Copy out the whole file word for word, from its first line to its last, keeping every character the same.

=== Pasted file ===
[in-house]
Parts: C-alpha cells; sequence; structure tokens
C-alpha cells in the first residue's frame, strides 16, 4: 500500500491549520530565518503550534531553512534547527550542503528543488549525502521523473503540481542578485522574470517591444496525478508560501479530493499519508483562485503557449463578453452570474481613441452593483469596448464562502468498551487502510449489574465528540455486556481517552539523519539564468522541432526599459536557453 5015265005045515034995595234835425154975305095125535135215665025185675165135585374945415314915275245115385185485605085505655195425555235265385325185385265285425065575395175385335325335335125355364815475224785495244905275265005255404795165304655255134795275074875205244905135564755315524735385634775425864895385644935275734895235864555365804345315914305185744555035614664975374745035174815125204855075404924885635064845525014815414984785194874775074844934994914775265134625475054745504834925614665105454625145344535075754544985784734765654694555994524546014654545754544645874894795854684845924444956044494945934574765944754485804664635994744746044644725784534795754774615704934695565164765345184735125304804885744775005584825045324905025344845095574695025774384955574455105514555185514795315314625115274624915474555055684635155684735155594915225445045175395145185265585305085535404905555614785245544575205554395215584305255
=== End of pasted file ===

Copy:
[in-house]
Parts: C-alpha cells; sequence; structure tokens
C-alpha cells in the first residue's frame, strides 16, 4: 500500500491549520530565518503550534531553512534547527550542503528543488549525502521523473503540481542578485522574470517591444496525478508560501479530493499519508483562485503557449463578453452570474481613441452593483469596448464562502468498551487502510449489574465528540455486556481517552539523519539564468522541432526599459536557453 5015265005045515034995595234835425154975305095125535135215665025185675165135585374945415314915275245115385185485605085505655195425555235265385325185385265285425065575395175385335325335335125355364815475224785495244905275265005255404795165304655255134795275074875205244905135564755315524735385634775425864895385644935275734895235864555365804345315914305185744555035614664975374745035174815125204855075404924885635064845525014815414984785194874775074844934994914775265134625475054745504834925614665105454625145344535075754544985784734765654694555994524546014654545754544645874894795854684845924444956044494945934574765944754485804664635994744746044644725784534795754774615704934695565164765345184735125304804885744775005584825045324905025344845095574695025774384955574455105514555185514795315314625115274624915474555055684635155684735155594915225445045175395145185265585305085535404905555614785245544575205554395215584305255